More MS news articles for November 2000

Combination vaccine targeting T cells to be tested for ability to increase anti-inflammatory immune responses

27 November 2000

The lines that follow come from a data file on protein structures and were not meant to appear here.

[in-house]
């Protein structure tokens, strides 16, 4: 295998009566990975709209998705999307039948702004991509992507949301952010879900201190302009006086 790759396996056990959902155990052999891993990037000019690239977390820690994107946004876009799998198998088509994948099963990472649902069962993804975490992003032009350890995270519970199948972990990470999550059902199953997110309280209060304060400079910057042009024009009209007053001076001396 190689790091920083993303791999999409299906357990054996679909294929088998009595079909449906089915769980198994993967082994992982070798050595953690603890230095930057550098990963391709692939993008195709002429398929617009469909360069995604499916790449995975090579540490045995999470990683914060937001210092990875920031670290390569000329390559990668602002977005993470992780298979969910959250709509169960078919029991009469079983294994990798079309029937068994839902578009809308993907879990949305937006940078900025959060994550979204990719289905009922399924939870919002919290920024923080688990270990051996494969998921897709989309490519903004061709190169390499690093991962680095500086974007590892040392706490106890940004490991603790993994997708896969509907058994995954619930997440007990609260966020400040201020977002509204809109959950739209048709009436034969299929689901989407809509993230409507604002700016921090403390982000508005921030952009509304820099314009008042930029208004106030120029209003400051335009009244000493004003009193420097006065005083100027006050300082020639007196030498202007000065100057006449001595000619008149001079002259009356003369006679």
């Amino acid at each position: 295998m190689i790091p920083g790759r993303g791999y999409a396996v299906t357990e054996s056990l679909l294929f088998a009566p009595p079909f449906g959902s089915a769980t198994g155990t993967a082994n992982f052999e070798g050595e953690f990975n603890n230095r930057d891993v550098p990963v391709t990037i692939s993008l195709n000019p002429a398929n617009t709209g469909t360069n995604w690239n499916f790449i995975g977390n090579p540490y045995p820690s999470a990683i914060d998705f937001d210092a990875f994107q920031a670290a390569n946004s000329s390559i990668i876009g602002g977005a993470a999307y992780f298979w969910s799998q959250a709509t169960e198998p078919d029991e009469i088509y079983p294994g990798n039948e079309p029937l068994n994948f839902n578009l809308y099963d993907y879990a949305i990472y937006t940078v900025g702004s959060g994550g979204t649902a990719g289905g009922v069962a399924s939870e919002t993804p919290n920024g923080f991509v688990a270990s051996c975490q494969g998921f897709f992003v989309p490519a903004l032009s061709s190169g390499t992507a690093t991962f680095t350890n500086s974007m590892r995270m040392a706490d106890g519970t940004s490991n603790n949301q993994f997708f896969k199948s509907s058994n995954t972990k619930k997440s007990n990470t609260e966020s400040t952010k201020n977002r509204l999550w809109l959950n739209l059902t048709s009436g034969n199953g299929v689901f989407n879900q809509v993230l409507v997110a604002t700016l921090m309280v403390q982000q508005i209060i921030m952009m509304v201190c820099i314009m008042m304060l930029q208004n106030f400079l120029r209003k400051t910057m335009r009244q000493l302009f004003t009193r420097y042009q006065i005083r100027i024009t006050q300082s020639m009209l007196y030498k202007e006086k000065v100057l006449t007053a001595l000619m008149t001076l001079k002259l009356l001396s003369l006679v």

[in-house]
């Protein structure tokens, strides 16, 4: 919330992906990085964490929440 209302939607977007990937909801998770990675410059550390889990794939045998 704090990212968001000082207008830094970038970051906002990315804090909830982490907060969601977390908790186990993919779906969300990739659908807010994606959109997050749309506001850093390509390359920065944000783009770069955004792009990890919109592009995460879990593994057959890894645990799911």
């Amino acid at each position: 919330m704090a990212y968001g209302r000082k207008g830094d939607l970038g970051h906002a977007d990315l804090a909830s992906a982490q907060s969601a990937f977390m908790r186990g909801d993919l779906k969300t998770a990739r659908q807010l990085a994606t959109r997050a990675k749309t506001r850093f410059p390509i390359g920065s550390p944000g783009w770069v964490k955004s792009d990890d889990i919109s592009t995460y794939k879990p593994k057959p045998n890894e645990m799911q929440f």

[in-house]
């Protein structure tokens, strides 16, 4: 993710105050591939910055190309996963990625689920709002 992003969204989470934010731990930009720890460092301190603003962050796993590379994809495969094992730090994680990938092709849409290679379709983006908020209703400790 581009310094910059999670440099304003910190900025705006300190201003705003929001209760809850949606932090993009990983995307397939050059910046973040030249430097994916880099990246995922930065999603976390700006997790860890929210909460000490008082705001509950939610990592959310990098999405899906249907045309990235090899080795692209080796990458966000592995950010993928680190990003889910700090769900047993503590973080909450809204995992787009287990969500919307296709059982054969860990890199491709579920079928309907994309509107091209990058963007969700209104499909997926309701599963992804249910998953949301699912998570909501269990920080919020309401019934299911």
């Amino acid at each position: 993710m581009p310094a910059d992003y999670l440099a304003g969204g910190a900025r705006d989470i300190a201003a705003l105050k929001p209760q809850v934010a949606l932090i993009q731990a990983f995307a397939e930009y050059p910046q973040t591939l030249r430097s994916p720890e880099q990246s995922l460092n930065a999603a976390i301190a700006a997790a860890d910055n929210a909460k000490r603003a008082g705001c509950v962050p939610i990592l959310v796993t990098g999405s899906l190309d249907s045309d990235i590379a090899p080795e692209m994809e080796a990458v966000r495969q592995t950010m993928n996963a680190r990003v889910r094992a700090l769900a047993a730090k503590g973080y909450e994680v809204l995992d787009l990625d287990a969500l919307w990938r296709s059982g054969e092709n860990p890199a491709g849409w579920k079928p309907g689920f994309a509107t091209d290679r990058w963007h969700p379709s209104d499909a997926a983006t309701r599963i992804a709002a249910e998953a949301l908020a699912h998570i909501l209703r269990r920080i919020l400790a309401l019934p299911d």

The Immune Response Corporation announced today that it has initiated a Phase I/II clinical trial with its investigational immune-based therapy in multiple sclerosis (MS) to confirm and expand on previous clinical studies. The clinical trial will evaluate T-cell receptor (TCR) peptide vaccines for safety, the ability to increase anti-inflammatory immune responses and changes in neurologic evaluations including MRI (Magnetic Resonance Imaging). The Phase I/II trial will study 60 MS patients over a 24-week period. The trial is designed to determine whether the combination of TCR peptides (BV5S2, BV6S5 and BV13S1) in Incomplete Freunds Adjuvant (IFA) increases the anti-inflammatory immune responses versus the administration of the same TCR peptides in saline. IFA is a general immune stimulant, which is combined with the peptides to increase the immunogenicity of the peptide vaccine. Twenty-five patients will receive intramuscular injections of the three peptides in IFA, 25 patients will receive intradermal injections of the three peptides in saline, and 10 patients will receive IFA alone as the placebo control. Previous studies have investigated individual TCR peptides for vaccination in MS. Results from these studies suggested that vaccination with the peptide vaccine was well tolerated and was associated with increased proliferation of immune cells and a reduction of the T cell population believed to cause MS.